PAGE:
Build an Emergency Fund as a Student with These Tips

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As students head to their dorms and off-campus apartments for the start of the fall semester, excitement is no doubt running high — living away from home for the first time is a thrilling experience.

After all, postsecondary isn’t just about academic education. It’s also a crucial opportunity for college and university students to get valuable, sometimes jarring, real-world experience.

For example, everyday over spending might see adolescent banks accounts running low. An emergency — like a vehicle requiring urgent repairs — might soon present itself. If you’re a student, you should get familiar with the types of loans you can apply for while preparing in advance and creating a financial cushion to help alleviate loan dependency.

Read on for four ways that new and veteran students can lay the foundations of a comforting emergency fund this semester — and beyond!

1. Seek out Tutoring Opportunities

It’s safe to say that most students have a subject that they’d consider themselves knowledgeable in — and one that’s undoubtedly associated with your area of study.

Put up flyers and look around online; there are numerous online platforms where student teachers are partnered with younger learners for one-on-one tutelage(digital, or in-person) on a schedule that works for you.

2. Look for a Part-Time Job

Being in school on a full-time basis is undoubtedly a job in itself. That said, if possible, try to carve out a few hours each week that can be dedicated to a part-time job. 

To put this notion and its efficacy in perspective, the average pay per hour for a barista is $14.79 USD, plus an average additional $20 per shift in tips. 

If you were to work for five hours on a Saturday morning, you’d take home $375.80 (before deductions) every month. After just a few months, you’d be well on your way to creating an adequate financial buffer.

3. Curb Spending Unexpected Cash

It’s hard to show restraint when we receive unexpected cash, whether it’s an unanticipated win, or a generous birthday or holiday gift from a relative. This is especially true at college or university when the temptation to indulge in takeout, drinks and new clothes is at an all-time high.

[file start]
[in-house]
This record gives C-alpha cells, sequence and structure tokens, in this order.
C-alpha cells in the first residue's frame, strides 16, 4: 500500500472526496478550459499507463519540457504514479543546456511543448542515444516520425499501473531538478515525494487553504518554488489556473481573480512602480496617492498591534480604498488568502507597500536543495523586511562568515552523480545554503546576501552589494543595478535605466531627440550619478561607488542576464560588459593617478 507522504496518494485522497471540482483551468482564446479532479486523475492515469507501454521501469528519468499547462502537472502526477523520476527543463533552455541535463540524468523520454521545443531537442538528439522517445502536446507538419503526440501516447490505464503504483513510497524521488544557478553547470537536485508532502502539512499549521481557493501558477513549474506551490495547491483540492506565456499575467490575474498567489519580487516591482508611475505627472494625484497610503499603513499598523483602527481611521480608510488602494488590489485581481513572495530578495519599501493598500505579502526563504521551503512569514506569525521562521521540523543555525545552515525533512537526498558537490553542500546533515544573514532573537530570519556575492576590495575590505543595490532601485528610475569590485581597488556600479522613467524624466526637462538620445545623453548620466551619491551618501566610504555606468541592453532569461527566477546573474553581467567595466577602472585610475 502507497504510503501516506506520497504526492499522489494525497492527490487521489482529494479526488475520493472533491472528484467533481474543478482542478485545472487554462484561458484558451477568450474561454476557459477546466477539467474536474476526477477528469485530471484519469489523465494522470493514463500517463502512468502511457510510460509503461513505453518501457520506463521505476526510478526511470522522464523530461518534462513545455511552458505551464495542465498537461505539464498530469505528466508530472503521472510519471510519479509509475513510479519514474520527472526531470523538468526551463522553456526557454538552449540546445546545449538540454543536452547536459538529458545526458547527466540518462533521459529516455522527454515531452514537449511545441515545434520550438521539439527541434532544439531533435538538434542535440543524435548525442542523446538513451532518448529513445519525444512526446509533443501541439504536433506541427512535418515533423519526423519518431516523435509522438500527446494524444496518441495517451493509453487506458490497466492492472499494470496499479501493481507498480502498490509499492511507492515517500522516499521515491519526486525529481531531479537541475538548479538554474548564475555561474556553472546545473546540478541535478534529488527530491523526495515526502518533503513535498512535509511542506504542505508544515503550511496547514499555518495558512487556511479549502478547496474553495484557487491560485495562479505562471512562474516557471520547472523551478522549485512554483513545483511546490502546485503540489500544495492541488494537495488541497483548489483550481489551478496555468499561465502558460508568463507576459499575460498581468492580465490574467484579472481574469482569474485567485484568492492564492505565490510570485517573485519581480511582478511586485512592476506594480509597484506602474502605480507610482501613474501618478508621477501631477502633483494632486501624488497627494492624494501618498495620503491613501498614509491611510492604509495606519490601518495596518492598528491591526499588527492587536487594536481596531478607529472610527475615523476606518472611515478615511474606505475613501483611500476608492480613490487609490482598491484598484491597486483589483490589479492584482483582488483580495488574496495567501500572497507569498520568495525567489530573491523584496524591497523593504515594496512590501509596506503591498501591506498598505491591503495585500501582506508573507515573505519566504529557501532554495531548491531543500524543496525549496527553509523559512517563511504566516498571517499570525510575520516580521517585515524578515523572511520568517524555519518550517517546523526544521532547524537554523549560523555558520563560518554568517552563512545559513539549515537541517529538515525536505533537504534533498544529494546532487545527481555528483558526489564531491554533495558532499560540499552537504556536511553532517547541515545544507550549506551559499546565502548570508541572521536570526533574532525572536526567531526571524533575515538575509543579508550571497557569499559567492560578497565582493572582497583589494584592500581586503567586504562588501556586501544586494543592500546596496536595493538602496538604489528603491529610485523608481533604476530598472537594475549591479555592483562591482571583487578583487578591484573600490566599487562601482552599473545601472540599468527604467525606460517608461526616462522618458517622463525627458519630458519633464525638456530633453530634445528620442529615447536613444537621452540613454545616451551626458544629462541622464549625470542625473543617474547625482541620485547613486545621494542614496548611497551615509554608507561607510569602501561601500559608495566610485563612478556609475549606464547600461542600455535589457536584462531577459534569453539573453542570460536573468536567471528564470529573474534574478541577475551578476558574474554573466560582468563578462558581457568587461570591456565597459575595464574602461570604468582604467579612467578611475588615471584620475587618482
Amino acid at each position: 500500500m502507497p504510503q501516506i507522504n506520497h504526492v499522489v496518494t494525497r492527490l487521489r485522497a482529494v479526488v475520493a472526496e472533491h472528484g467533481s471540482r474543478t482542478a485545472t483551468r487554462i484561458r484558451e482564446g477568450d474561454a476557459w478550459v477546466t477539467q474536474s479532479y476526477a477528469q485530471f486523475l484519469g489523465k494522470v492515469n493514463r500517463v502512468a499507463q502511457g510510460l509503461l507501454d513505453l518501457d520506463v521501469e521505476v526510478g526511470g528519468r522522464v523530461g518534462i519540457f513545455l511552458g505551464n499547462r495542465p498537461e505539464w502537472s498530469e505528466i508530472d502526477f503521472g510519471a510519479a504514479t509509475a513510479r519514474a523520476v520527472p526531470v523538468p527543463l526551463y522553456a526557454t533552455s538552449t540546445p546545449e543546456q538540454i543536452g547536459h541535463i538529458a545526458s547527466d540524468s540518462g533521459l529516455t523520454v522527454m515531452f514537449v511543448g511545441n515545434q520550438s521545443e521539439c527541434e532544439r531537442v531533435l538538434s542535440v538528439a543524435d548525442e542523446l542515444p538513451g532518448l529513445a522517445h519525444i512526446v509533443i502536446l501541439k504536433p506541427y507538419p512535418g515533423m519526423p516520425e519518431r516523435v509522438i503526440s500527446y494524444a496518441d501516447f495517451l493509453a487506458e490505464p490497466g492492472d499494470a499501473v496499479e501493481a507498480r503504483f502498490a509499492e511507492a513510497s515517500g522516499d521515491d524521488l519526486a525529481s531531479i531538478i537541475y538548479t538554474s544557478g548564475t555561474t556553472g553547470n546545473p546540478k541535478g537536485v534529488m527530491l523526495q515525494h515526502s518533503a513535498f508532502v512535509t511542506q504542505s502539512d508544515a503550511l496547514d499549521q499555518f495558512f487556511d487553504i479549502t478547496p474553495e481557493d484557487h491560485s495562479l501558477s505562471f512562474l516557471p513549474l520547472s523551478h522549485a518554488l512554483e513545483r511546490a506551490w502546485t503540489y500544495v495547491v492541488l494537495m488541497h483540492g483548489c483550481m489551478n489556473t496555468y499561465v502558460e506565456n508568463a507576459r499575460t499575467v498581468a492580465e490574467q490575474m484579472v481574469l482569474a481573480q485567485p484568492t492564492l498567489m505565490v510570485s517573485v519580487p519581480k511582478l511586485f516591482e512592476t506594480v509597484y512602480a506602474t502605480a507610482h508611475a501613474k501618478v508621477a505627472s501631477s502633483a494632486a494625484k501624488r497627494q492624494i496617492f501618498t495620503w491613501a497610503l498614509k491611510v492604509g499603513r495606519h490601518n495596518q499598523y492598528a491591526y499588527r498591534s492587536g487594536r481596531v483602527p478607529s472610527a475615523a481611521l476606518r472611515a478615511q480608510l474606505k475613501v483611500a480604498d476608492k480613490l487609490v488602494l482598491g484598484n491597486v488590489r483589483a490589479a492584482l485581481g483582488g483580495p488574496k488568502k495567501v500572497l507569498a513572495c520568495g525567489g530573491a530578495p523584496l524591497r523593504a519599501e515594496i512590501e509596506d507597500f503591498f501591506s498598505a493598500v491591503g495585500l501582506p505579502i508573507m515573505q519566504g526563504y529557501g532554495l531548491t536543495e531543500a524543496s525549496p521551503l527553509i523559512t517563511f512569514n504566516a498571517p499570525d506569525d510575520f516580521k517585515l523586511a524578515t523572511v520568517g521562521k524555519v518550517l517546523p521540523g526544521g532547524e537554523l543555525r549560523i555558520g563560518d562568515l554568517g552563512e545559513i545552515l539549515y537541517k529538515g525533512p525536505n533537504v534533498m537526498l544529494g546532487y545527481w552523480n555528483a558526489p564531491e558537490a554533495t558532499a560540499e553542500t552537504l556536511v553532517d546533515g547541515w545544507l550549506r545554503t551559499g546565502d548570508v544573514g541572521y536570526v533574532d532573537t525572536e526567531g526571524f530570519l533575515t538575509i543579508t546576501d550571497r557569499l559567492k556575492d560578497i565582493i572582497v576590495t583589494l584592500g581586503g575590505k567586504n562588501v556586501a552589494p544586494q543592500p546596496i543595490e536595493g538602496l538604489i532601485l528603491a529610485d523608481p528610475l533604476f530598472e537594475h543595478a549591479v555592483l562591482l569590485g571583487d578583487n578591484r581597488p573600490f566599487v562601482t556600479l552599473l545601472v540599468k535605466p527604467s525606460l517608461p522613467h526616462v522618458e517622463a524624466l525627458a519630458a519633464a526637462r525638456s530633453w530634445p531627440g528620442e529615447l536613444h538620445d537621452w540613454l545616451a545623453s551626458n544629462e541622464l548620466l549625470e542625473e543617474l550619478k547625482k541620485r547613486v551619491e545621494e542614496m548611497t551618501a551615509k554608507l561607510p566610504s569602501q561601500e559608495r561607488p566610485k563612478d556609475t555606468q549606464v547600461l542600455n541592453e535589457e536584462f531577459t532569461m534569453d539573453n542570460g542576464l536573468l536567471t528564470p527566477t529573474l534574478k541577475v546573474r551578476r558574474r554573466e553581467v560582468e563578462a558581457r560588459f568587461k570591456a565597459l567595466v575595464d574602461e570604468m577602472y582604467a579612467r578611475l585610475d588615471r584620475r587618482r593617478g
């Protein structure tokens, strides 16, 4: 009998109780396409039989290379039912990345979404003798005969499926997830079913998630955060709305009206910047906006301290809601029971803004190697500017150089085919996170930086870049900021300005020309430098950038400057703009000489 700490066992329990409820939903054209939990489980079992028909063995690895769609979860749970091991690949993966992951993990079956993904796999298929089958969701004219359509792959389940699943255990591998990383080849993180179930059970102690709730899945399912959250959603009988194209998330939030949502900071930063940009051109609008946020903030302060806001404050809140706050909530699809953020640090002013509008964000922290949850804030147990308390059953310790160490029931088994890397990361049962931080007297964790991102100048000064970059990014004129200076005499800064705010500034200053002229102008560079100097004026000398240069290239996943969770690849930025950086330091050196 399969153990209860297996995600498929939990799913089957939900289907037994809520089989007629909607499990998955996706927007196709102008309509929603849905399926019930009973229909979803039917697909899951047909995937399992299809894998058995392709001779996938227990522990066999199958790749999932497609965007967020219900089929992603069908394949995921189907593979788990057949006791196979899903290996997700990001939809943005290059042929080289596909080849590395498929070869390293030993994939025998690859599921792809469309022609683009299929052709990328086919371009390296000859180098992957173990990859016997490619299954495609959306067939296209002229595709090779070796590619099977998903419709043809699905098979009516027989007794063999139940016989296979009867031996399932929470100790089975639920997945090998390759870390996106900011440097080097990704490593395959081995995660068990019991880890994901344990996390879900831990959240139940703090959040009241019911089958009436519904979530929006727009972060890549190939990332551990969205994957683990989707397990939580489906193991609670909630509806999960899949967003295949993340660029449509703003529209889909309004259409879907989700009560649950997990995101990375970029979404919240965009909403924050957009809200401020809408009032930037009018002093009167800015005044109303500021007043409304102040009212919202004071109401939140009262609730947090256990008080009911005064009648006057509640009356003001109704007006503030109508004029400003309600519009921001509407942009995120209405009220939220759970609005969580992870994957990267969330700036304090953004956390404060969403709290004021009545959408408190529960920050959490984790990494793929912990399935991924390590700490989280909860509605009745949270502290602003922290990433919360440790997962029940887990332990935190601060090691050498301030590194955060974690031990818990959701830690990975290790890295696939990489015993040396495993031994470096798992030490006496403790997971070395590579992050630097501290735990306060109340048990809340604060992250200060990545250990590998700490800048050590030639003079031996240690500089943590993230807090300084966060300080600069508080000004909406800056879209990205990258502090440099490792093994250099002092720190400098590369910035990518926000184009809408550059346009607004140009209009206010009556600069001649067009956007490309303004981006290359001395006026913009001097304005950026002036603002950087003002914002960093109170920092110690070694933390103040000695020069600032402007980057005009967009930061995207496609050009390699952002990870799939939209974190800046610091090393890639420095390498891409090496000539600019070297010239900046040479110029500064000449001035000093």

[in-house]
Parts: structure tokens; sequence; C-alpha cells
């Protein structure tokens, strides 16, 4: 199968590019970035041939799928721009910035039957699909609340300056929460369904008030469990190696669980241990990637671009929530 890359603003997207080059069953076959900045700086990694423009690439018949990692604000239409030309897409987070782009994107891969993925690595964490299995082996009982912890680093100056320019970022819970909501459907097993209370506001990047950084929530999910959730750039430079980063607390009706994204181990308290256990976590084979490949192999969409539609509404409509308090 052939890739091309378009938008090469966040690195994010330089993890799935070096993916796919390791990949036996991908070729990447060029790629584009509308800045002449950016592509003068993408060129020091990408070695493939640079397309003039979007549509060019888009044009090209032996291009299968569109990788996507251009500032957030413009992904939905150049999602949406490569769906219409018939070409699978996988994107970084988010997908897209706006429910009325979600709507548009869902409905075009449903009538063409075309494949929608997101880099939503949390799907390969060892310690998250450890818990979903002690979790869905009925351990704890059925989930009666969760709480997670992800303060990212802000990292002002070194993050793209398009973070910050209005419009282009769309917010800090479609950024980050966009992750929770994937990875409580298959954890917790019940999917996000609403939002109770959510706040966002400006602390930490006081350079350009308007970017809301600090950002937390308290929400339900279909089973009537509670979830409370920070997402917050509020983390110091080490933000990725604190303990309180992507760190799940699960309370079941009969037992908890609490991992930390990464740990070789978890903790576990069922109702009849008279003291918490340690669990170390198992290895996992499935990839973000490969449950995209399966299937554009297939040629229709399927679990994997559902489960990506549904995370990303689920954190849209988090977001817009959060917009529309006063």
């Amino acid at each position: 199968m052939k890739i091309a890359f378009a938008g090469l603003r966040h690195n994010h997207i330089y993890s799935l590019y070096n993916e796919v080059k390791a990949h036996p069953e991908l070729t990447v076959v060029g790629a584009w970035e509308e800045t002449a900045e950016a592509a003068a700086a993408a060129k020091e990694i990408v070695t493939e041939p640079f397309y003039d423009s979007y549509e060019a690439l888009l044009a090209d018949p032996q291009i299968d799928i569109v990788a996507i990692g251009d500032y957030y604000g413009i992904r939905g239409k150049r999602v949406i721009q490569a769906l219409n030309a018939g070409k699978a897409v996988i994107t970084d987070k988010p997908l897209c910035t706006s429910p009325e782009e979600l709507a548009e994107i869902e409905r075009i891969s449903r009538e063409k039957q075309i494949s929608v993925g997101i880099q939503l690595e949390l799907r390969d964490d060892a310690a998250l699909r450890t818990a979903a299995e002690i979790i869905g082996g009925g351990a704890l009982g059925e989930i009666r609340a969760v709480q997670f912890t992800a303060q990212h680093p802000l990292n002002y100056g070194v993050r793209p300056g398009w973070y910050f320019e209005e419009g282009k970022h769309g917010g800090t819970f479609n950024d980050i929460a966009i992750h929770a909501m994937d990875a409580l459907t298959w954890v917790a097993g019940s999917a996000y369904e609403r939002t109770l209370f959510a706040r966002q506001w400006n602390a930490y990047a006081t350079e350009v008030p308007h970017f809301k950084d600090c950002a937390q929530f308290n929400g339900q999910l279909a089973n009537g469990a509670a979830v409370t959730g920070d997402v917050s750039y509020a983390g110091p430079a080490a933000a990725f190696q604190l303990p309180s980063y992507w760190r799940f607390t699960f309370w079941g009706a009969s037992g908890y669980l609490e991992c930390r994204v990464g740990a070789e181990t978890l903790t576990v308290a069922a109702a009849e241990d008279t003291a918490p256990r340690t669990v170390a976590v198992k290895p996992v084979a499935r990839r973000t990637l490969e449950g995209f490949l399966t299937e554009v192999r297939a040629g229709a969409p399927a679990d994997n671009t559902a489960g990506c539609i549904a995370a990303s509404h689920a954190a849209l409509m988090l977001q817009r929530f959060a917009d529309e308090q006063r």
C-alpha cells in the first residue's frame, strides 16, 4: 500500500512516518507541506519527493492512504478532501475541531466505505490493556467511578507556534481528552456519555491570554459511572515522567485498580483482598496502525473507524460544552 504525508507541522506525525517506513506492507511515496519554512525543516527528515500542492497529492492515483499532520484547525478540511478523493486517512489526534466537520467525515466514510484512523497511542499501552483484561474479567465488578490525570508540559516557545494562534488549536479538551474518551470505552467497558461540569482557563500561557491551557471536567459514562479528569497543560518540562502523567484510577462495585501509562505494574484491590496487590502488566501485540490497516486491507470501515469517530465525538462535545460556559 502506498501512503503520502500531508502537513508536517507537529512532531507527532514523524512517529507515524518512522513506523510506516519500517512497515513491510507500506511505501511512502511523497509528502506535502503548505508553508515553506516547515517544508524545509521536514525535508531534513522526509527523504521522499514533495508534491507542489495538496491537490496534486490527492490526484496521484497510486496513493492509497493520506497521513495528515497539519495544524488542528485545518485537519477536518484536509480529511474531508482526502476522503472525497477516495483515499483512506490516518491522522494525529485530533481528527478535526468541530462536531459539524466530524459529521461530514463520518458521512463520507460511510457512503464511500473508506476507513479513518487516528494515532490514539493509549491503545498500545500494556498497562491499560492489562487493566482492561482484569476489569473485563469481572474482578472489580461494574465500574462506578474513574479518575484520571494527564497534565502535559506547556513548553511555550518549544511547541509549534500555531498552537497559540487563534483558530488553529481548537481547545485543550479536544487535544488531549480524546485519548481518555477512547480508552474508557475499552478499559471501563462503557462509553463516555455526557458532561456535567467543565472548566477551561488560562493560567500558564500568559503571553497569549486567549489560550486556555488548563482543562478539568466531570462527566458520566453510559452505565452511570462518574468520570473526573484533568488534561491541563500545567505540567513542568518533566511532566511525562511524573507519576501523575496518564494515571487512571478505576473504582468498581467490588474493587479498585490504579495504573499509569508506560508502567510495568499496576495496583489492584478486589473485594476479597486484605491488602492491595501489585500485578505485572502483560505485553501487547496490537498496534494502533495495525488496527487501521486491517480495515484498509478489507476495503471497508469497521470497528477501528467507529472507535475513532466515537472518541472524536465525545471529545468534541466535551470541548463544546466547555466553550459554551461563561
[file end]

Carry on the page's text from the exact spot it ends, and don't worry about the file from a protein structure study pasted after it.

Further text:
Show a little restraint and put aside financial gifts — or at least a portion of them — into a high-interest bank account, or an account with a no-fee digital bank.

While not as fun as splurging in the moment, you’ll surely be glad you kept some cash aside when your car won’t start, and you’re eager to get home to your family for Thanksgiving dinner.

4. Sell Unwanted Goods

There are loads of online hubs where you can sell old textbooks, clothes you’ve fallen out of favour with, and used electronics.

If you’ve noticed your apartment is starting to look a little overburdened, it might be time to sell online and make a little extra cash in the process.

The Bottom Line

As a hard-working student, it can be hard to prepare for an emergency; they can pop up at any time and without warning. By putting in the extra work hours, selling items that are surplus to requirement, and showing a little restraint with unanticipated cash gifts, you’ll have a comfortable emergency fund in no time, and once that’s created, extra spending money for a rainy day on campus!

Christopher Stern

Christopher Stern is a Washington-based reporter. Chris spent many years covering tech policy as a business reporter for renowned publications. He has extensive experience covering Congress, the Federal Communications Commission, and the Federal Trade Commissions. He is a graduate of Middlebury College. Email:[email protected]

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